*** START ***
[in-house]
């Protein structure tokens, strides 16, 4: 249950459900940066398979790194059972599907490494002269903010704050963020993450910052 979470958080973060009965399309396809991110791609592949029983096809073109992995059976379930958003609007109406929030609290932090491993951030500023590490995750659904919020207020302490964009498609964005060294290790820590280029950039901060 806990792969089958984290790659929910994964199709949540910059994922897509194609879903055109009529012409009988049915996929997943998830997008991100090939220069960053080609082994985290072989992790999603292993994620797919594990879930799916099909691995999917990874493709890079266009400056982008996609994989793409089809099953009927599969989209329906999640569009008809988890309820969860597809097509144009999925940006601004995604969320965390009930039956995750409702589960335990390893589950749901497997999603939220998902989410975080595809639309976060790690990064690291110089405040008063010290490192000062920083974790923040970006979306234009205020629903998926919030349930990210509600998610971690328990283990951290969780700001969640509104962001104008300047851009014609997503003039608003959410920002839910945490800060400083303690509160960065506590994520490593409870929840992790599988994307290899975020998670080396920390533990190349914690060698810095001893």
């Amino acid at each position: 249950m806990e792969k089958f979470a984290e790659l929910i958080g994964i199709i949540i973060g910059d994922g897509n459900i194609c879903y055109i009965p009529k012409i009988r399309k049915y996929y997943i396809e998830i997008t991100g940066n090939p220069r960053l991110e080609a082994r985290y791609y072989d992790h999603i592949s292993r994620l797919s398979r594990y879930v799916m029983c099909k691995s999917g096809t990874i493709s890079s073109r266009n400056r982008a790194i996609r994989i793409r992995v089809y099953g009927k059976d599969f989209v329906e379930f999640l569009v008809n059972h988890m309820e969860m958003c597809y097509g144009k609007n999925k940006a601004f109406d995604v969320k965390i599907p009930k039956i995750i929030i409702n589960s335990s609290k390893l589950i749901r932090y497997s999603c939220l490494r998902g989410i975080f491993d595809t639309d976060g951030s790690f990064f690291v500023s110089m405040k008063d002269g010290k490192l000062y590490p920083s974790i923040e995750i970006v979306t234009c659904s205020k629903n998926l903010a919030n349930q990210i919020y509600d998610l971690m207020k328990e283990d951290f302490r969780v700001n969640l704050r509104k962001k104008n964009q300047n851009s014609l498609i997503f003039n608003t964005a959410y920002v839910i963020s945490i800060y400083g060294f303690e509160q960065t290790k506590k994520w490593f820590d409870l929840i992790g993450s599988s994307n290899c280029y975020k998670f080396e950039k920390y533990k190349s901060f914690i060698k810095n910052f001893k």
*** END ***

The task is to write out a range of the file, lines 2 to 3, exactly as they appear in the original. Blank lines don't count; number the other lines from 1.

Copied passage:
């Protein structure tokens, strides 16, 4: 249950459900940066398979790194059972599907490494002269903010704050963020993450910052 979470958080973060009965399309396809991110791609592949029983096809073109992995059976379930958003609007109406929030609290932090491993951030500023590490995750659904919020207020302490964009498609964005060294290790820590280029950039901060 806990792969089958984290790659929910994964199709949540910059994922897509194609879903055109009529012409009988049915996929997943998830997008991100090939220069960053080609082994985290072989992790999603292993994620797919594990879930799916099909691995999917990874493709890079266009400056982008996609994989793409089809099953009927599969989209329906999640569009008809988890309820969860597809097509144009999925940006601004995604969320965390009930039956995750409702589960335990390893589950749901497997999603939220998902989410975080595809639309976060790690990064690291110089405040008063010290490192000062920083974790923040970006979306234009205020629903998926919030349930990210509600998610971690328990283990951290969780700001969640509104962001104008300047851009014609997503003039608003959410920002839910945490800060400083303690509160960065506590994520490593409870929840992790599988994307290899975020998670080396920390533990190349914690060698810095001893």
């Amino acid at each position: 249950m806990e792969k089958f979470a984290e790659l929910i958080g994964i199709i949540i973060g910059d994922g897509n459900i194609c879903y055109i009965p009529k012409i009988r399309k049915y996929y997943i396809e998830i997008t991100g940066n090939p220069r960053l991110e080609a082994r985290y791609y072989d992790h999603i592949s292993r994620l797919s398979r594990y879930v799916m029983c099909k691995s999917g096809t990874i493709s890079s073109r266009n400056r982008a790194i996609r994989i793409r992995v089809y099953g009927k059976d599969f989209v329906e379930f999640l569009v008809n059972h988890m309820e969860m958003c597809y097509g144009k609007n999925k940006a601004f109406d995604v969320k965390i599907p009930k039956i995750i929030i409702n589960s335990s609290k390893l589950i749901r932090y497997s999603c939220l490494r998902g989410i975080f491993d595809t639309d976060g951030s790690f990064f690291v500023s110089m405040k008063d002269g010290k490192l000062y590490p920083s974790i923040e995750i970006v979306t234009c659904s205020k629903n998926l903010a919030n349930q990210i919020y509600d998610l971690m207020k328990e283990d951290f302490r969780v700001n969640l704050r509104k962001k104008n964009q300047n851009s014609l498609i997503f003039n608003t964005a959410y920002v839910i963020s945490i800060y400083g060294f303690e509160q960065t290790k506590k994520w490593f820590d409870l929840i992790g993450s599988s994307n290899c280029y975020k998670f080396e950039k920390y533990k190349s901060f914690i060698k810095n910052f001893k």